Technology-wise, one of the questions lawyers most often ask is related to cloud security. That is: Is my data—including client material—safe in cloud-based applications and cloud-based storage?

This past year, one company has almost single-handedly made it more difficult to offer a resounding “Yes” in response. That firm is, of course, Dropbox.

Too often recently, we have seen stories that almost all could carry the same headline: “Dropbox Confirms Security Glitch.” In an upcoming issue of Arizona Attorney Magazine, lawyer Brian Chase examines the challenges of the cloud. And in so doing, he points us to a few good articles on Dropbox’s missteps. Read about them here, here and here. The most recent occurred just last month, in late July.

This past weekend, I came across an article that indicates Dropbox is edging toward a security solution, this time in the form of a “two-step verification.”

Will Dropbox meet its security challenges and renew users’ faith?

If you want to gauge public response to this latest Dropbox effort, just read the comments beneath the story. Here are a few:

“So wait, we should use a more time-consuming authentication system while THEY failed to secure their databases, resulting in all of their users now enjoying a dramatic increase of spam entering their mailboxes every day? I’m so sick of these companies forcing us into such overkill systems while whenever there’s a security breach, it’s always on their end.”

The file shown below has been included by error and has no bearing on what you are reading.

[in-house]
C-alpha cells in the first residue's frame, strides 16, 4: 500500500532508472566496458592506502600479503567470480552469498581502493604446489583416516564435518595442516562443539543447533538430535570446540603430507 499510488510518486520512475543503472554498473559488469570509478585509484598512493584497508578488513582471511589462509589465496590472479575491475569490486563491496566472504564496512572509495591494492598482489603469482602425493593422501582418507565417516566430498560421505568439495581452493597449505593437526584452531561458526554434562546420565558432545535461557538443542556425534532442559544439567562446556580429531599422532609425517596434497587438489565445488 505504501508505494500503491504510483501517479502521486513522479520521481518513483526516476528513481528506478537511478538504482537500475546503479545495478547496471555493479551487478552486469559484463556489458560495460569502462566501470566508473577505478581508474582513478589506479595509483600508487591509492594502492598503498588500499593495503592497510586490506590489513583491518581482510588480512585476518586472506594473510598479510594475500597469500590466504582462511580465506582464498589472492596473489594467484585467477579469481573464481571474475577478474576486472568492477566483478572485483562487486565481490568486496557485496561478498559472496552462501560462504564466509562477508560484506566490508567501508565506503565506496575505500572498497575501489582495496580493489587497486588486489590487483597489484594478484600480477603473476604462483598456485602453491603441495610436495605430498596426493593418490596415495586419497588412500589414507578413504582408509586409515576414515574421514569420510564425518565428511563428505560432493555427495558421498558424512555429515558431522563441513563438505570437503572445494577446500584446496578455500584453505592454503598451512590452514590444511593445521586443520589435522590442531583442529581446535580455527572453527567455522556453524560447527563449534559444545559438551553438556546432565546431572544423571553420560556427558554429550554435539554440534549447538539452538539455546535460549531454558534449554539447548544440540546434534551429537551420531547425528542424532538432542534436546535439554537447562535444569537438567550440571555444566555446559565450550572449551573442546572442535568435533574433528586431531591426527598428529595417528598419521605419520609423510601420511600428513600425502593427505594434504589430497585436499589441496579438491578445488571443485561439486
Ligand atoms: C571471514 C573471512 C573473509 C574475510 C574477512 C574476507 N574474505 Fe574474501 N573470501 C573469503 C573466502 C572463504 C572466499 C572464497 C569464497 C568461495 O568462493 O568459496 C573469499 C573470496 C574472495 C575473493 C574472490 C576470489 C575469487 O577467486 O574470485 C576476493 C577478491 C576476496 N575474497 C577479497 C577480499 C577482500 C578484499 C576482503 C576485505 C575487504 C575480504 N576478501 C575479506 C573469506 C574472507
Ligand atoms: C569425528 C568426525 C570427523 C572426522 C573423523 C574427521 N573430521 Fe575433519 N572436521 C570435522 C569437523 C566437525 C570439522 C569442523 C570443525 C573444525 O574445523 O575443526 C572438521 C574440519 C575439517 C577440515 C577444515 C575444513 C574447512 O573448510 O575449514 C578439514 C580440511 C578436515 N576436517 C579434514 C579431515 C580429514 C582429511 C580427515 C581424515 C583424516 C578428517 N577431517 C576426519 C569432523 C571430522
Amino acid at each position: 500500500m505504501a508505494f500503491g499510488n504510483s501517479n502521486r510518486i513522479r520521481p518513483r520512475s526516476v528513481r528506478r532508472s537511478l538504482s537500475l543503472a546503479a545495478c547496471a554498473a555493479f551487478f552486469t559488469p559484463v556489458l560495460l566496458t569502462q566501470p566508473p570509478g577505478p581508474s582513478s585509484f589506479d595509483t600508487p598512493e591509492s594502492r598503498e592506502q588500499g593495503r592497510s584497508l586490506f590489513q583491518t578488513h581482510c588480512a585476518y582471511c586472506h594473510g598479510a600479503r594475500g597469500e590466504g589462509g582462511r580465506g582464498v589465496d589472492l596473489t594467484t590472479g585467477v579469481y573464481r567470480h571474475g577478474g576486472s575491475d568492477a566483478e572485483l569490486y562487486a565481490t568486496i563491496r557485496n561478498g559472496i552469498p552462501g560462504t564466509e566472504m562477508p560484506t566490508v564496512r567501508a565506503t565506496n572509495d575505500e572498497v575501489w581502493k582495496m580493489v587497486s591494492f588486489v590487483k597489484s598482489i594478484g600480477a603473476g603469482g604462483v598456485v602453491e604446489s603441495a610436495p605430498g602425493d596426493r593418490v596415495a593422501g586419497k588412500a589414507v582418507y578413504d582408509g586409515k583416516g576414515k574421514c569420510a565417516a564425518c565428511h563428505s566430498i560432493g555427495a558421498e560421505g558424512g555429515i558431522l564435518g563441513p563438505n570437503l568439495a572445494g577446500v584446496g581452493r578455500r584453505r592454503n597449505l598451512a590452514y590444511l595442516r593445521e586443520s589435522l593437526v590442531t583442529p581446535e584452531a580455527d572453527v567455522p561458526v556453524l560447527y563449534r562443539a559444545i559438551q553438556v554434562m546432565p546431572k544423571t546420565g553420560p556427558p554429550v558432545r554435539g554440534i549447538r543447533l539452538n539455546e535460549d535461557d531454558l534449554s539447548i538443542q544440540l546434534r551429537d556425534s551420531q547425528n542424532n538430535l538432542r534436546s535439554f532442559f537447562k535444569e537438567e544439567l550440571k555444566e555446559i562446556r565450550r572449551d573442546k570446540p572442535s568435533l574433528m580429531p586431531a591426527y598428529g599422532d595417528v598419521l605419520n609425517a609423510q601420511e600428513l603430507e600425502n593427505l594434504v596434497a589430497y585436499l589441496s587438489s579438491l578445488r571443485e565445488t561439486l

“What use is this? It only adds security to the part I already had control of—I use impossible to guess passwords with a password manager. The gaping security hole I worry about with Dropbox is that any Dropbox employee or hacker getting into Dropbox has access to my documents. Why don’t they implement two-step verification INTERNALLY for their own staff, and client-side encryption of data so hackers can’t get anything useful anyway? Oh never mind SpiderOak already does this and that is why I use them instead of DropBox.”

One commenter was more generous in his assessment, and pointed out an important part of the exchange process—it’s free! So quit your moanin’:

“No online system is flawless, none is unhackable, you’d rather they not give you the tools to protect your property? It’s YOUR data, YOU are getting a SERVICE for FREE, they owe you nothing. I say good on em, and thanks for the extra level of security, because I care about my data. And anyway, they’re not forcing anything, it’s entirely optional.

I have some agreement with the last commenter’s words. However, when it comes to lawyers or any businessperson, the benefit of free evaporates quickly when sensitive material is hacked. I’m sure lawyers would rather pay a fair price and get security, rather than revel in a cost savings while coders in their parents’ basement wreak havoc on a system most thought was safe.

It’s likely that Dropbox will weather this storm, and that the storm will be replaced with some other torrent that will overtake another company.

But in the meantime: What do you think? Is some use of the cloud inevitable? And will the risks ever decrease to an extent sufficient that you are comfortable with sensitive information floating up there?

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